How Can I Maximize My CD Interest Rates?

While CD rates are low, there are a few investment strategies you can use to boost your return, with the added bonus of creating more chances to access your money penalty-free.

CD Laddering

Laddering, the most popular CD investing strategy, helps you enjoy a higher interest rate while maintaining access to at least some of your cash — making a CD ladder a candidate for part of your emergency fund. You divide your investment into equal portions and put each portion into a CD with a different term. Once the CD with the shortest term matures, you reinvest it in a longer-term, higher-rate CD. You keep doing that once each CD matures so that eventually every CD will have a higher rate, with one maturing every year.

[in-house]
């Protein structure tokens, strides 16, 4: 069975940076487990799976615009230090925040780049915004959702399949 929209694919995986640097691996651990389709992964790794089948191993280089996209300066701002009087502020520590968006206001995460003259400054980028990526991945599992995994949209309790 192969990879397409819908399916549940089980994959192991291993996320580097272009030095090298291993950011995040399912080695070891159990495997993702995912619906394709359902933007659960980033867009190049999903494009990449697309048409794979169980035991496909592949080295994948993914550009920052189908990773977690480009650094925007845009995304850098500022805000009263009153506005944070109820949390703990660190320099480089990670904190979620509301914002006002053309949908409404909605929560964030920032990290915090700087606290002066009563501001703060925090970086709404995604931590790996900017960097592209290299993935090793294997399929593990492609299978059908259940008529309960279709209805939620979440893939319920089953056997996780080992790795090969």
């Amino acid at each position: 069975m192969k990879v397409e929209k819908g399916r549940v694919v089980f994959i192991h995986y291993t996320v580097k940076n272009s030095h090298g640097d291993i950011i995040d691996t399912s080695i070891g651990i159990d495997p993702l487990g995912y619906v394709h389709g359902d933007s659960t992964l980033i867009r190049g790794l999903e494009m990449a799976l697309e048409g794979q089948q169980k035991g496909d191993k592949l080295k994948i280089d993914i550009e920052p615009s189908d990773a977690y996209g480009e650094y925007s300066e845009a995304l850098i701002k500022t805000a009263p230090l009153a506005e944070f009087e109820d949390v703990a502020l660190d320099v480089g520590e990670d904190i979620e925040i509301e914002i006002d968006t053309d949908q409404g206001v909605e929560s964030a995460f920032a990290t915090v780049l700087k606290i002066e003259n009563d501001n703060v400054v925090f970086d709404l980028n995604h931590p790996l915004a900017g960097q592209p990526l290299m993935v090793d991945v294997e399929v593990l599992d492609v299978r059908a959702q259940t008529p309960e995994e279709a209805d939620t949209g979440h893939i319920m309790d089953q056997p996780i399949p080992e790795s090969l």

Let’s look at an example: You have $15,000 to invest. You divide it into five $3,000 chunks, and put each $3,000 into CDs with terms of one, two, three, four, and five years. Once your one-year CD matures, you take your deposit and interest and put it in a five-year CD. You do the same once the two-year CD matures, and so on. After five years, all of your CDs have five-year terms and a more favorable interest rate, but you’ll still be able to access part of your cash since one will mature every year.

CD Barbells and Bullets

CD barbells and bullets require a bit more awareness of the interest-rate climate to be as effective as possible.

With a CD barbell, you invest in a short-term and a long-term CD at the same time. Once the short-term CD matures, you have the flexibility of deciding what to do with the money — for instance, hold on to it, or reinvest it in another short- or long-term CD, depending on interest rate trends — while knowing the other portion of your money is earning a higher interest rate in the longer-term CD.